Meanwhile, Laboratory Corporation of America's most notable acquisition in 2019 was the purchase of the diagnostic clinical laboratory testing business of South Bend Medical Foundation. In its Q3 earnings call, LabCorp's Chairman and CEO David King noted that although PAMA's impact on the company's revenues has been relatively modest, it was affecting the industry and impacting smaller providers more acutely. This impact has provided acquisition opportunities for LabCorp and other larger players, with King saying the company has a "robust acquisition pipeline," which, nonetheless, has largely been unrealized.
2019 also saw fewer late-stage financing rounds in 2019, Norris said in the SVB report. Investments were instead centered on Series A rounds, especially in the diagnostic tests and R&D tools sectors. Though the overall value of Series A funding decreased slightly in 2019, the number of deals increased, according to the report. Most of the companies focusing on Series A financing have a technology platform, rather than just a one-off test, which can help increase revenue. "If you do have a platform, you have a lot of shots on goal," Norris said. If a company can "own an indication" or retain a broad suite of tests, that can help ramp revenue. Although multiple kinds of tests mean fighting for reimbursement on multiple fronts, companies would "have a lot of different opportunities in a lot of big disease areas," Norris said.
Some of the companies with significant Series A financing rounds in 2019 include Thrive Earlier Detection, which raised $110 million, Sherlock Biosciences, which raised $31 million, cancer diagnostics firm Lucence, with a $20 million financing round, and startup Cradle Genomics, which raised $17 million.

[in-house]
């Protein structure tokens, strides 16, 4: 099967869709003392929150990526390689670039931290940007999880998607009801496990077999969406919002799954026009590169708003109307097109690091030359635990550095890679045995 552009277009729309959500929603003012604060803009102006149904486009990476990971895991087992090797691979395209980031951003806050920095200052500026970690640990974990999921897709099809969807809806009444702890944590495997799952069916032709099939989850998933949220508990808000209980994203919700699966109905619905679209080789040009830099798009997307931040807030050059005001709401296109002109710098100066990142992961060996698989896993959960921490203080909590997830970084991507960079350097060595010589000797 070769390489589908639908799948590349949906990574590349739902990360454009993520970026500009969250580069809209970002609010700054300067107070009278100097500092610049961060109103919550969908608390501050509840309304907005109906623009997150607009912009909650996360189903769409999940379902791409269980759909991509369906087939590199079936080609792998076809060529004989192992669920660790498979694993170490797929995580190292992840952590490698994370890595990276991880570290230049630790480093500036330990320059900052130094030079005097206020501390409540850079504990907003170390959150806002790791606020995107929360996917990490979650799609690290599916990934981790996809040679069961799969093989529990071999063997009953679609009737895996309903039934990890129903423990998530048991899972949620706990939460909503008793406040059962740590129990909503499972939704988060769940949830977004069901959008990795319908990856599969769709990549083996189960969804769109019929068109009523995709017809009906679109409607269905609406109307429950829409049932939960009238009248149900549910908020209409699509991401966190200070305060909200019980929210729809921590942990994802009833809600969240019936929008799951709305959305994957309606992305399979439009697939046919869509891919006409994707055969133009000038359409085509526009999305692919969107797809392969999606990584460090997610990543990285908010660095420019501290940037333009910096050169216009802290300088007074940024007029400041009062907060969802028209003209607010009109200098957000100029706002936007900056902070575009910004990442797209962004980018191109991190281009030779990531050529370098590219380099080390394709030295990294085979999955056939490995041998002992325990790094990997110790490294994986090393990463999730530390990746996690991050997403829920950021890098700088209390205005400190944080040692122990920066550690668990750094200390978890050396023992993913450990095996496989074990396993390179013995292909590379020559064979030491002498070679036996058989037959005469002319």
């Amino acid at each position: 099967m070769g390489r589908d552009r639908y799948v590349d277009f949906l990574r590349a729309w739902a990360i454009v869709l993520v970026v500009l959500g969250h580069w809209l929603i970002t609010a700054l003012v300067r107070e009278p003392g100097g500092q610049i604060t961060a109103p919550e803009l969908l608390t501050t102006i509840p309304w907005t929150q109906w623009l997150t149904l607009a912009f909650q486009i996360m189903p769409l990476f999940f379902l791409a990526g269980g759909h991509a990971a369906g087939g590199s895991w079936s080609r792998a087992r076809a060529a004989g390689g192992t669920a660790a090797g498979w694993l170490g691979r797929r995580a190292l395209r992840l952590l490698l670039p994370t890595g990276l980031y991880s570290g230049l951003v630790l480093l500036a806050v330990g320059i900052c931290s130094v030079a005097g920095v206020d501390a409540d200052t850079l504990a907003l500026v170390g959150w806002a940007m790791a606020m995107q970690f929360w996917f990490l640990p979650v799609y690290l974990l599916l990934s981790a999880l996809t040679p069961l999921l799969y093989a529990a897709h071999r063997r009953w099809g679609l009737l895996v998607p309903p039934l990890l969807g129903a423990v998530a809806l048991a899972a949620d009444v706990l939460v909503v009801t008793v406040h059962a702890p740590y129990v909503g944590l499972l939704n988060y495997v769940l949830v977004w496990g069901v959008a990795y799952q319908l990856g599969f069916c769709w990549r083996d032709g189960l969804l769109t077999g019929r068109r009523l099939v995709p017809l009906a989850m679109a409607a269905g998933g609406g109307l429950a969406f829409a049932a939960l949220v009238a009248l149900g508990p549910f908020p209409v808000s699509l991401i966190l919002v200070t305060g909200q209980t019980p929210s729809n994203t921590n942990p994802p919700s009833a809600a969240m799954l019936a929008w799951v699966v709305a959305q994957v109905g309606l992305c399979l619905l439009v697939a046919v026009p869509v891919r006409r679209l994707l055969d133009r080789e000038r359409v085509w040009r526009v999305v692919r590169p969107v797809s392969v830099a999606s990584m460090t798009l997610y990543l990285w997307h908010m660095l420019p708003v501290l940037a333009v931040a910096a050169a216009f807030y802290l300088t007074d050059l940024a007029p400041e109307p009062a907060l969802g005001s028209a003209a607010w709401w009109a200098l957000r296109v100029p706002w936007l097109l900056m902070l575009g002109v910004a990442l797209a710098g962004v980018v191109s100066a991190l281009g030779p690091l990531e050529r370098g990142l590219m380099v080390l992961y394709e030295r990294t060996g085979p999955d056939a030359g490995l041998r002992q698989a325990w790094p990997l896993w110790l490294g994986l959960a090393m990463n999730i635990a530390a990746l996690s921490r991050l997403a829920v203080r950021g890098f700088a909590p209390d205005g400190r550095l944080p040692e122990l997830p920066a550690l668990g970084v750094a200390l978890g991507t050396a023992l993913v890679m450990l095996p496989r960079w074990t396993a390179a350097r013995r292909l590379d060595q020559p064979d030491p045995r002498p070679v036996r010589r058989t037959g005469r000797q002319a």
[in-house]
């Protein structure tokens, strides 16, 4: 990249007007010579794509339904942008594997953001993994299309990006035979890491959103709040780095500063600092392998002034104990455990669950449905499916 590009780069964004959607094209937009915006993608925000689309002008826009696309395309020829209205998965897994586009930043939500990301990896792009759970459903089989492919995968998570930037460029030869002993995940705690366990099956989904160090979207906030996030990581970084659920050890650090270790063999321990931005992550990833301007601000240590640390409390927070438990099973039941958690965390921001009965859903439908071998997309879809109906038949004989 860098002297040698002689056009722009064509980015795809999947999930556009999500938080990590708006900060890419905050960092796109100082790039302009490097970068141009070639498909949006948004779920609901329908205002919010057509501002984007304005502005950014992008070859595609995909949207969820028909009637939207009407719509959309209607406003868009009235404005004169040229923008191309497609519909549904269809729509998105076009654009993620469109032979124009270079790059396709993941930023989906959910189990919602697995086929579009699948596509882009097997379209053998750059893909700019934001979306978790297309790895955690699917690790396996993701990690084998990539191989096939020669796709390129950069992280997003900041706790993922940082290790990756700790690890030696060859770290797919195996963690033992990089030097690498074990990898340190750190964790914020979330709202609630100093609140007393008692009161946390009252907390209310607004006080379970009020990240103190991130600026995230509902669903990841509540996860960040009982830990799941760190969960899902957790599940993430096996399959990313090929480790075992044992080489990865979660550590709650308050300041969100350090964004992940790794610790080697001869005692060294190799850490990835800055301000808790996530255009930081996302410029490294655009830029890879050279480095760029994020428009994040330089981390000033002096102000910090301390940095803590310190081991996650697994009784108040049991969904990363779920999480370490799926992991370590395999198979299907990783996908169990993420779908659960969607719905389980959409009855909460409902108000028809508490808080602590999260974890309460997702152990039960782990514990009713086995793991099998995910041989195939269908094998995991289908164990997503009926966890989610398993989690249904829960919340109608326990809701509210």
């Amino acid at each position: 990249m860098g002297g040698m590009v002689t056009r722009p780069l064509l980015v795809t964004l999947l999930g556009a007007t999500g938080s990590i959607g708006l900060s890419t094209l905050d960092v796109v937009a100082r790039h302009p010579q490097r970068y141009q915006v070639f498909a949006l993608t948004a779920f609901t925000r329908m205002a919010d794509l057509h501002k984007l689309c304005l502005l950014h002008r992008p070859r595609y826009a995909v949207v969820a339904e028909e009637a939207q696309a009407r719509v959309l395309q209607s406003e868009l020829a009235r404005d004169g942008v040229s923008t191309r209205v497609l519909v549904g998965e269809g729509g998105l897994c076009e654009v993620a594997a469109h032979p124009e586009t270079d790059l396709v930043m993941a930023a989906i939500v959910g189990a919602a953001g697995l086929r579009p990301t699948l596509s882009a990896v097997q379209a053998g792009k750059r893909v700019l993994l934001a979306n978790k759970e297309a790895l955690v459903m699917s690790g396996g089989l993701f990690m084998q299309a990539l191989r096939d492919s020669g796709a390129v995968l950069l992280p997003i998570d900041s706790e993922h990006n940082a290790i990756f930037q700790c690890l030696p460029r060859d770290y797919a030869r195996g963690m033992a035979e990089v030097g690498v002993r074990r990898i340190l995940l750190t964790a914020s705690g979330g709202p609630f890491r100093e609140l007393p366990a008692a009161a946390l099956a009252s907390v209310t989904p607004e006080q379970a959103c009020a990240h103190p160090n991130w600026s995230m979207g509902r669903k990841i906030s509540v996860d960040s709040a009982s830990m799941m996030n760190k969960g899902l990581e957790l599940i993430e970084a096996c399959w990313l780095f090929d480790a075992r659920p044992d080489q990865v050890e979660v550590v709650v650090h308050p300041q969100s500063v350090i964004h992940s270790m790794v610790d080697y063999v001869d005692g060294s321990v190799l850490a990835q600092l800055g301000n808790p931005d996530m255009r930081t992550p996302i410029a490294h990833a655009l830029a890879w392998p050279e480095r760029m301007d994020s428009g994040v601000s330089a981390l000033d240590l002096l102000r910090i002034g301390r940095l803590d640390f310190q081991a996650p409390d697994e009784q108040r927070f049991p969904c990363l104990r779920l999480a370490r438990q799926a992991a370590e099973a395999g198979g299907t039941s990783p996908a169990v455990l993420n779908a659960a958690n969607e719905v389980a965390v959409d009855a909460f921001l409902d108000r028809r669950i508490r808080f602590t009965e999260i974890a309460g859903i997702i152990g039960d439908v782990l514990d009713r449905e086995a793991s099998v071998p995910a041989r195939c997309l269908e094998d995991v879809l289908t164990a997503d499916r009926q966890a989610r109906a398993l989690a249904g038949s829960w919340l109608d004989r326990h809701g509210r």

Another surprise Norris noted, and an area to keep an eye on in 2020, is the lack of big tech companies moving more decisively into the diagnostics arena. Since many new diagnostics services are based on software and algorithms with large datasets and large technology companies have been seriously investing the past few years, Norris said he expected companies like Microsoft, Amazon, and Apple to take steps towards health care in 2019.
"I really thought that we'd see maybe an upswing in some of those big tech firms deciding to make some acquisitions and maybe own an area or an indication," Norris said. He also mentioned big tech companies could match some diagnostic tests with analytics or tools in the cloud to improve testing, but that it hasn't been seen yet.
But 2020 could be the year that changes. Norris said he thinks tech investors will continue to get involved in diagnostic and healthcare companies, although there's no way to know if their involvement will include acquisitions or will instead be limited to investments.
That being said, Norris noted one company with potential: Grail, which late last year raised $125 million in an equity financing offering. In May 2018, the company raised $300 million in a Series C financing round. Privately held Grail was valued at $3.9 billion as of the end of 2019, and could be an acquisition target in 2020, Norris said. However, Norris noted that while the company has raised a lot of capital, it hasn't yet seen significant revenue.
Qiagen is another firm to keep an eye on. Late in 2019, Qiagen announced it was undergoing a strategic review and fielding acquisition offers, including rumored interest from Thermo Fisher Scientific. The company later said it had rejected the acquisition offers and would remain a standalone company.
Cowen analyst Doug Schenkel, however, said in an investment note last week that he believes Qiagen "could still get sold" in 2020.
Overall, companies that could be active as acquirers in the coming year include Thermo Fisher, which has at least $15 billion of capacity, he noted, while Agilent Technologies and Illumina "have very clean balance sheets and capital to deploy." Danaher could also look to bolster its lineup of diagnostics and life science tools companies.
Exact Sciences and Invitae – which bought Clear Genetics, a developer of software that supports the delivery of genetics services at scale, and Singular Bio, which specializes in single-molecule, cell-free DNA analysis for noninvasive prenatal testing – could also remain active in 2020, Schenkel wrote.